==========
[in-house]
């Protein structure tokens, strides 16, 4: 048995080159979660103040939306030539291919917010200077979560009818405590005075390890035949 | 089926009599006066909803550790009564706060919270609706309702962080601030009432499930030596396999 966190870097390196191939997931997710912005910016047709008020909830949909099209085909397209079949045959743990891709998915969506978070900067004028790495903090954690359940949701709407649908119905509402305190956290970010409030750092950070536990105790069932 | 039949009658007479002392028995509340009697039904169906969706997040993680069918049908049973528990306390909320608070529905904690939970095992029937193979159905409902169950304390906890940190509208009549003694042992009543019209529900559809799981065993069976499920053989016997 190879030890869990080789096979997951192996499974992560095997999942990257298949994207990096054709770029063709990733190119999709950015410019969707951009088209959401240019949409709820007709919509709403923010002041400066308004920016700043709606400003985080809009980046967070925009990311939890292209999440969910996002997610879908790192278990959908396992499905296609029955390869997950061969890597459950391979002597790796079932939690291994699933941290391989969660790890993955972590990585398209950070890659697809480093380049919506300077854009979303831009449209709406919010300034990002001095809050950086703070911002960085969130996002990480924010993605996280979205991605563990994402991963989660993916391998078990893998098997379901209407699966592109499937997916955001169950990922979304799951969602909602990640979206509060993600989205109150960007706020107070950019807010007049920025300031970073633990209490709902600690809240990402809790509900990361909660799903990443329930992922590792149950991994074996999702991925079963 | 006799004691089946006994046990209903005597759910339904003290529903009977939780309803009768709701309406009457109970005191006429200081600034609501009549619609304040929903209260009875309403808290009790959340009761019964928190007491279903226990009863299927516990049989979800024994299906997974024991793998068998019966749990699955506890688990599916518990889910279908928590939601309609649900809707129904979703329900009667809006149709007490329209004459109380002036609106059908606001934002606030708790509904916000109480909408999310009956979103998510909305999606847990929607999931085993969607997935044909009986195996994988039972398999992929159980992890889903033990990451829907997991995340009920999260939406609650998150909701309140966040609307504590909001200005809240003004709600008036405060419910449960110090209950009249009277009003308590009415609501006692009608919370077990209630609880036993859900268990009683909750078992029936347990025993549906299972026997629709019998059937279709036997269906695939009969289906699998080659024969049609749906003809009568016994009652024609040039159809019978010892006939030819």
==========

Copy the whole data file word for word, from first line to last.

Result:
[in-house]
């Protein structure tokens, strides 16, 4: 048995080159979660103040939306030539291919917010200077979560009818405590005075390890035949 | 089926009599006066909803550790009564706060919270609706309702962080601030009432499930030596396999 966190870097390196191939997931997710912005910016047709008020909830949909099209085909397209079949045959743990891709998915969506978070900067004028790495903090954690359940949701709407649908119905509402305190956290970010409030750092950070536990105790069932 | 039949009658007479002392028995509340009697039904169906969706997040993680069918049908049973528990306390909320608070529905904690939970095992029937193979159905409902169950304390906890940190509208009549003694042992009543019209529900559809799981065993069976499920053989016997 190879030890869990080789096979997951192996499974992560095997999942990257298949994207990096054709770029063709990733190119999709950015410019969707951009088209959401240019949409709820007709919509709403923010002041400066308004920016700043709606400003985080809009980046967070925009990311939890292209999440969910996002997610879908790192278990959908396992499905296609029955390869997950061969890597459950391979002597790796079932939690291994699933941290391989969660790890993955972590990585398209950070890659697809480093380049919506300077854009979303831009449209709406919010300034990002001095809050950086703070911002960085969130996002990480924010993605996280979205991605563990994402991963989660993916391998078990893998098997379901209407699966592109499937997916955001169950990922979304799951969602909602990640979206509060993600989205109150960007706020107070950019807010007049920025300031970073633990209490709902600690809240990402809790509900990361909660799903990443329930992922590792149950991994074996999702991925079963 | 006799004691089946006994046990209903005597759910339904003290529903009977939780309803009768709701309406009457109970005191006429200081600034609501009549619609304040929903209260009875309403808290009790959340009761019964928190007491279903226990009863299927516990049989979800024994299906997974024991793998068998019966749990699955506890688990599916518990889910279908928590939601309609649900809707129904979703329900009667809006149709007490329209004459109380002036609106059908606001934002606030708790509904916000109480909408999310009956979103998510909305999606847990929607999931085993969607997935044909009986195996994988039972398999992929159980992890889903033990990451829907997991995340009920999260939406609650998150909701309140966040609307504590909001200005809240003004709600008036405060419910449960110090209950009249009277009003308590009415609501006692009608919370077990209630609880036993859900268990009683909750078992029936347990025993549906299972026997629709019998059937279709036997269906695939009969289906699998080659024969049609749906003809009568016994009652024609040039159809019978010892006939030819």